Gospel for August 19, 2015, Wednesday

Claretian Communications Foundation, Inc.

Posted at Aug 19 2015 05:28 AM | Updated as of Aug 19 2015 01:33 PM

Ps 21:2-3, 4-5, 6-7
Lord, in your strength the king is glad.

Psalter: Week 4 / (Green/White)
St. John Eudes, priest / Ezekiel Moreno, priest

1st Reading: Jdg 9:6-15
Then all the lords of Shechem and the whole council assembled together by the oak at the pillar in Shechem, and proclaimed Abimelech king.
When Jotham was told about this, he went to the top of Mount Gerizim. There he cried out to them, “Listen to me, lords of Shechem, that God may listen to you!
The trees once set out to find and anoint a king. They said to the olive tree, ‘Be our king.’ The olive tree answered, ‘Am I going to renounce the oil by which—thanks to me—gods and people are honored, to hold sway over the trees?’
The trees said to the fig tree: ‘Come and reign over us.’ The fig tree answered them, ‘Am I going to renounce my sweetness and my delicious fruit, to hold sway over the trees?’
The trees said to the vine: ‘Come and reign over us.’ The vine answered, ‘Am I going to renounce my juice which cheers gods and people to hold sway over the trees?’
Then the trees said to the bramble bush: ‘Come, reign over us.’ The bramble bush answered the trees, ‘If you come in sincerity to anoint me as your king, then come near and take shelter in my shade; but if not, let fire break out of the bramble bush to devour even the cedars of Lebanon.

Gospel: Mt 20:1-16
This story throws light on the kingdom of heaven: A landowner went out early in the morning, to hire workers for his vineyard. He agreed to pay each worker the usual daily wage, and sent them to his vineyard.
He went out again, at about nine in the morning, and, seeing others idle in the town square, he said to them, ‘You also, go to my vineyard, and I will pay you what is just.’ So they went.
The owner went out at midday and again at three in the afternoon, and he made the same offer. Again he went out, at the last working hour—the eleventh—and he saw others standing around. So he said to them: ‘Why do you stay idle the whole day?’ They answered: ‘Because no one has hired us.’ The master said: ‘Go and work in my vineyard.’
When evening came, the owner of the vineyard said to his manager, ‘Call the workers and pay them their wage, beginning with the last and ending with the ?rst.’ Those who had gone to work at the eleventh hour came up, and were each given a silver coin. When it was the turn of the ?rst, they thought they would receive more. But they, too, received one silver coin. On receiving it, they began to grumble against the landowner.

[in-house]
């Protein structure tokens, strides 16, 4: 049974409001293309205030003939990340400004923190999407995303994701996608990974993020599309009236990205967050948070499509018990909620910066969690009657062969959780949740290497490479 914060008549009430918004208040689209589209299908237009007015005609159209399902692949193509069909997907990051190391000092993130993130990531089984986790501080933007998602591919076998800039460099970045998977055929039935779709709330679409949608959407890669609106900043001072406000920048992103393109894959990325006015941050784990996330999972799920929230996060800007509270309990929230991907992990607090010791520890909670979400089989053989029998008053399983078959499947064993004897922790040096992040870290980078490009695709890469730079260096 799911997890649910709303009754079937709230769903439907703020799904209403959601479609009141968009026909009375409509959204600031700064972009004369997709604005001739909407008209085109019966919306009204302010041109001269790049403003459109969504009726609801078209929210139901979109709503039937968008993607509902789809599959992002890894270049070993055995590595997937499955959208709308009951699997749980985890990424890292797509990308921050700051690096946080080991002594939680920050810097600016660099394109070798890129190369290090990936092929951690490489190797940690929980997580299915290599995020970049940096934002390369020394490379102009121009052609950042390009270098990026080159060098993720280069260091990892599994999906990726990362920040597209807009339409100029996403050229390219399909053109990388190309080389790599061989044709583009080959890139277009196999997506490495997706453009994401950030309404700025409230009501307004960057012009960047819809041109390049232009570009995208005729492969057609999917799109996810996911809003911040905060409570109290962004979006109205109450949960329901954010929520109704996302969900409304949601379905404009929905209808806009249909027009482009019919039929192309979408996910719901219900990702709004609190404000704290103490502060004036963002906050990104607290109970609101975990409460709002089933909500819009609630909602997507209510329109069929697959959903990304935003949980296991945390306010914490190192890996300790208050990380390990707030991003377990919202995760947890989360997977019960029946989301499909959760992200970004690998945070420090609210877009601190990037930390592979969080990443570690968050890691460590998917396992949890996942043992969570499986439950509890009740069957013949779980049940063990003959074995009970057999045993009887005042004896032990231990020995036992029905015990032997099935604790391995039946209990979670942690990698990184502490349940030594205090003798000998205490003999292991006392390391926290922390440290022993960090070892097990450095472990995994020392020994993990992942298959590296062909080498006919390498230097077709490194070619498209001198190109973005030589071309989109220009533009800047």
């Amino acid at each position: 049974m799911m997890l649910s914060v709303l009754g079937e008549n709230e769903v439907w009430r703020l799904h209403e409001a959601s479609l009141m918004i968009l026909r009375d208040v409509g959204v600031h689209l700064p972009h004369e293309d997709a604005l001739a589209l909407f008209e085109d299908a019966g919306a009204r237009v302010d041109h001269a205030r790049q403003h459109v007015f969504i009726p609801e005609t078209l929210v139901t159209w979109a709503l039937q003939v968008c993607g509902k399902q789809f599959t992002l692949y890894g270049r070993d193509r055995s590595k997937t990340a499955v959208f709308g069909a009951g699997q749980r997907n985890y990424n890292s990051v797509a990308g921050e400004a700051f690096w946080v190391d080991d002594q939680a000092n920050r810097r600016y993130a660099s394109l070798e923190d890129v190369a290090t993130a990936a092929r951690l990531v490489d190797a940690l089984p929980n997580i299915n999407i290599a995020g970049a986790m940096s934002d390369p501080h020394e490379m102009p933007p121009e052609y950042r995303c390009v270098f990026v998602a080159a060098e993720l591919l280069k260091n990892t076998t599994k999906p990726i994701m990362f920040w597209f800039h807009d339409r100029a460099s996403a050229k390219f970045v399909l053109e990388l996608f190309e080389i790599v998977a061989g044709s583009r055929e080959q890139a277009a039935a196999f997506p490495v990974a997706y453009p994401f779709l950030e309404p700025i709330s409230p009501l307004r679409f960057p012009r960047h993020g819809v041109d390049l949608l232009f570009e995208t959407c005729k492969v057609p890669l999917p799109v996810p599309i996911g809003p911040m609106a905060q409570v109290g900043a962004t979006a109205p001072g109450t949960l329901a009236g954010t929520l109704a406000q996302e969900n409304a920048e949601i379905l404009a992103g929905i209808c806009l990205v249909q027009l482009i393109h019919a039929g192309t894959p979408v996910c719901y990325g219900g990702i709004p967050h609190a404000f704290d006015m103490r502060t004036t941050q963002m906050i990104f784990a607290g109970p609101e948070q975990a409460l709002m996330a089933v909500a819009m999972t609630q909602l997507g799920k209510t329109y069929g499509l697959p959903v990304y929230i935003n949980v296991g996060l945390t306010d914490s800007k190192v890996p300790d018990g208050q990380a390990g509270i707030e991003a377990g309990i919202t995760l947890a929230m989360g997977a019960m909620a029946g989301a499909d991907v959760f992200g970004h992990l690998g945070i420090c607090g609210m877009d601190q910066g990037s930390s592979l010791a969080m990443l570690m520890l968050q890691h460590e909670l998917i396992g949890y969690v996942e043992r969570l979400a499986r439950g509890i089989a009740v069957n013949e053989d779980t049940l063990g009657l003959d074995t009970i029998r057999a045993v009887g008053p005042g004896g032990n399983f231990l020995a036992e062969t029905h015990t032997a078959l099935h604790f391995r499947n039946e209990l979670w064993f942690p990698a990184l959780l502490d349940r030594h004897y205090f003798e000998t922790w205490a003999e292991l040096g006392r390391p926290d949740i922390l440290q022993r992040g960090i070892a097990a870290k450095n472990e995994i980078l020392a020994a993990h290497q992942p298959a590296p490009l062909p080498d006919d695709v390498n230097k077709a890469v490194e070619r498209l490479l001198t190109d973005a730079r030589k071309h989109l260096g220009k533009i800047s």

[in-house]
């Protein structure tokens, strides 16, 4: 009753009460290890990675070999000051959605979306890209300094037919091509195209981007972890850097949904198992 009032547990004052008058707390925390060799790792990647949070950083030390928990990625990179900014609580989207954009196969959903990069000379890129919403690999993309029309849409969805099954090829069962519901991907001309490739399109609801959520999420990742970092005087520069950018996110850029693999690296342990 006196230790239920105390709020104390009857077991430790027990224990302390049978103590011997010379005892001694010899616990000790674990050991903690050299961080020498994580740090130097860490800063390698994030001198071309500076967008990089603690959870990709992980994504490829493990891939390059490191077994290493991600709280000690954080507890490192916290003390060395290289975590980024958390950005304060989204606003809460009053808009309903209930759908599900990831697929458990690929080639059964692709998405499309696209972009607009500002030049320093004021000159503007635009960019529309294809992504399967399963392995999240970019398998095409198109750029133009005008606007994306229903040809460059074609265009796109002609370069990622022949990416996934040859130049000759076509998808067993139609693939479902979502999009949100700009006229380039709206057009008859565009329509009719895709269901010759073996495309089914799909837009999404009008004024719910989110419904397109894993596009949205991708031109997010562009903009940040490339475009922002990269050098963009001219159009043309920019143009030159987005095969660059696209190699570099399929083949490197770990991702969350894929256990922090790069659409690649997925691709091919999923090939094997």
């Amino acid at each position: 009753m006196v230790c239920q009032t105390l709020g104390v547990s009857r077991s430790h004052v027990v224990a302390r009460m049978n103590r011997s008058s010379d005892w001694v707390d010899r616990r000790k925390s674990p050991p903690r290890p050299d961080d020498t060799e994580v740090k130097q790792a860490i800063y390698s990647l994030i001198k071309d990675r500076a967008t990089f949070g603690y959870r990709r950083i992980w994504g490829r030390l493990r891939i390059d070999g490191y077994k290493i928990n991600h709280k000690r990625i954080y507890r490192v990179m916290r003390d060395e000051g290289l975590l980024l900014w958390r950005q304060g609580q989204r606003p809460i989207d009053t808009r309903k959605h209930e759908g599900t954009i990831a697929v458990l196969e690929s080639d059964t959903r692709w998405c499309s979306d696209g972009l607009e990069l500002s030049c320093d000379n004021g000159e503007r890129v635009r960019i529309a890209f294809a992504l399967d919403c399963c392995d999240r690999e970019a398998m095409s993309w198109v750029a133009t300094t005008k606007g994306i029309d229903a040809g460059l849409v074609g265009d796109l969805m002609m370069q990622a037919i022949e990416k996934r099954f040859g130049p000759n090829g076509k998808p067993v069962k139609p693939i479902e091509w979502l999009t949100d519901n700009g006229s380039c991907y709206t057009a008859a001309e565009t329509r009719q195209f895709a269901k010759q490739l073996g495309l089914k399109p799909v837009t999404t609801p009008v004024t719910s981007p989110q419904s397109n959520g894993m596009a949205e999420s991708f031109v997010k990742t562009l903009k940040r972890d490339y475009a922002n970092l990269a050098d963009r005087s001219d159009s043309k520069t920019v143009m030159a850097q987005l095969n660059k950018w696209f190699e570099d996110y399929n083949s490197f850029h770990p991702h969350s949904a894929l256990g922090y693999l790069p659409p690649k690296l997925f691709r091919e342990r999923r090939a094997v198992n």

They said: ‘These last hardly worked an hour, yet you have treated them the same as us who have endured the day’s burden and heat.’ The owner said to one of them: ‘Friend, I have not been unjust to you. Did we not agree on one silver coin per day? So take what is yours and go. I want to give to the last the same as I give to you. Don’t I have the right to do as I please with what is mine? Why are you envious when I am kind?’ So will it be: the last will be first, the first will be last.”

“Don’t I have the right to do as I please with my money?” God is free, his freedom is sovereign. Otherwise he would not be God. But his freedom is not the arbitrary whim of a tyrant. God does not use his freedom to weigh merits and allot to each person only what he or she deserves to receive according to strict justice. He uses his freedom to go beyond all justice and to pour himself out in superabundant generosity: “Why are you envious when I am kind?”
We can always, if we are absolutely bent on it, assert our so-called rights before God, appealing to his justice and only to his justice. But then we run the risk of obtaining justice—and only that. The secret for being overwhelmed by his favors is to throw away the account books in the trash can and depend on his kindness.
On the last day the latecomers in the Kingdom will admire what God will have done in the lives of the early comers. But it will be without envy. And the early comers will marvel at the munificent forgiveness bestowed on the latecomers. But it will be without envy. Together the ones and the others will be swallowed up in the glory of the sun’s rays.

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